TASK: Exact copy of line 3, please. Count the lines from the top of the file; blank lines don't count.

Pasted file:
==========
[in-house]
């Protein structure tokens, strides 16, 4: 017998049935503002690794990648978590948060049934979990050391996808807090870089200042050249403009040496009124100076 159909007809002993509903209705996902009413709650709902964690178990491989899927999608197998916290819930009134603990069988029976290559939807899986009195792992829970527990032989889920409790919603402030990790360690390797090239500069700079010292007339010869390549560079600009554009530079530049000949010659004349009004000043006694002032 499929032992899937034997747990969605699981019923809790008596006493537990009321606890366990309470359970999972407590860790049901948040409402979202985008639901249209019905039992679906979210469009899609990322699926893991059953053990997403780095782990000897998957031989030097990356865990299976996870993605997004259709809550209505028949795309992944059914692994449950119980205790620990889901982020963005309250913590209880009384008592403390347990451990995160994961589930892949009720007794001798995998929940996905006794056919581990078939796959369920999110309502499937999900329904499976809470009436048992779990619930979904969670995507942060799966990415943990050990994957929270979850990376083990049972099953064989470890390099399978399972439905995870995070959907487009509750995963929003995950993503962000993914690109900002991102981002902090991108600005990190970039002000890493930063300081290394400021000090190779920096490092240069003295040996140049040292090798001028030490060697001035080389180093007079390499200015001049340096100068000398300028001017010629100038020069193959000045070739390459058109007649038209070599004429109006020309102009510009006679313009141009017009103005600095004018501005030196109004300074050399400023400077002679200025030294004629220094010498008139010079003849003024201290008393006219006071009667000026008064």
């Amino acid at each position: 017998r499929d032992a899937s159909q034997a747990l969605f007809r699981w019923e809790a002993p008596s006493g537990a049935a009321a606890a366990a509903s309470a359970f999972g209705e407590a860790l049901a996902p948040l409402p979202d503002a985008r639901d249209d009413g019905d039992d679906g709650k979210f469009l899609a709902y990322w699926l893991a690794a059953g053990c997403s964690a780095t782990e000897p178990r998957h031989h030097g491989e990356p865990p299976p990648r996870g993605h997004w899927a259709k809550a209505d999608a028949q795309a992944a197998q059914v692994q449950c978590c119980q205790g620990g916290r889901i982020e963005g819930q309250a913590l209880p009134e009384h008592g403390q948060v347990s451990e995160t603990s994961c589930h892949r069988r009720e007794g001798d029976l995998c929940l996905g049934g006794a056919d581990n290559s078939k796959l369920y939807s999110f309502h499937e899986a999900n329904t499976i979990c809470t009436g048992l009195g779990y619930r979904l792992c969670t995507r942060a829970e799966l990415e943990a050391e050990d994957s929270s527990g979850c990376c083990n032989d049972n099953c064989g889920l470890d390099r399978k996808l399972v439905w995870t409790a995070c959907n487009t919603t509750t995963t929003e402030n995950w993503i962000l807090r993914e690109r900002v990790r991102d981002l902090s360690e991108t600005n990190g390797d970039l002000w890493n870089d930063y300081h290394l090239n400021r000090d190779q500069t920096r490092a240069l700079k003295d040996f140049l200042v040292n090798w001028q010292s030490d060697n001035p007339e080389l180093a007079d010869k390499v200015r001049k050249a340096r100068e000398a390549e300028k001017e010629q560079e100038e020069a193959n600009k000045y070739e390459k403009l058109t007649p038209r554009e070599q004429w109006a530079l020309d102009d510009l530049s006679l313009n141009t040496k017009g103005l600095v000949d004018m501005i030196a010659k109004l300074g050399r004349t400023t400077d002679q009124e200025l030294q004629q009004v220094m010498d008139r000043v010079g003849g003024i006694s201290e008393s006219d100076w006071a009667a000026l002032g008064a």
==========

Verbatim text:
């Amino acid at each position: 017998r499929d032992a899937s159909q034997a747990l969605f007809r699981w019923e809790a002993p008596s006493g537990a049935a009321a606890a366990a509903s309470a359970f999972g209705e407590a860790l049901a996902p948040l409402p979202d503002a985008r639901d249209d009413g019905d039992d679906g709650k979210f469009l899609a709902y990322w699926l893991a690794a059953g053990c997403s964690a780095t782990e000897p178990r998957h031989h030097g491989e990356p865990p299976p990648r996870g993605h997004w899927a259709k809550a209505d999608a028949q795309a992944a197998q059914v692994q449950c978590c119980q205790g620990g916290r889901i982020e963005g819930q309250a913590l209880p009134e009384h008592g403390q948060v347990s451990e995160t603990s994961c589930h892949r069988r009720e007794g001798d029976l995998c929940l996905g049934g006794a056919d581990n290559s078939k796959l369920y939807s999110f309502h499937e899986a999900n329904t499976i979990c809470t009436g048992l009195g779990y619930r979904l792992c969670t995507r942060a829970e799966l990415e943990a050391e050990d994957s929270s527990g979850c990376c083990n032989d049972n099953c064989g889920l470890d390099r399978k996808l399972v439905w995870t409790a995070c959907n487009t919603t509750t995963t929003e402030n995950w993503i962000l807090r993914e690109r900002v990790r991102d981002l902090s360690e991108t600005n990190g390797d970039l002000w890493n870089d930063y300081h290394l090239n400021r000090d190779q500069t920096r490092a240069l700079k003295d040996f140049l200042v040292n090798w001028q010292s030490d060697n001035p007339e080389l180093a007079d010869k390499v200015r001049k050249a340096r100068e000398a390549e300028k001017e010629q560079e100038e020069a193959n600009k000045y070739e390459k403009l058109t007649p038209r554009e070599q004429w109006a530079l020309d102009d510009l530049s006679l313009n141009t040496k017009g103005l600095v000949d004018m501005i030196a010659k109004l300074g050399r004349t400023t400077d002679q009124e200025l030294q004629q009004v220094m010498d008139r000043v010079g003849g003024i006694s201290e008393s006219d100076w006071a009667a000026l002032g008064a």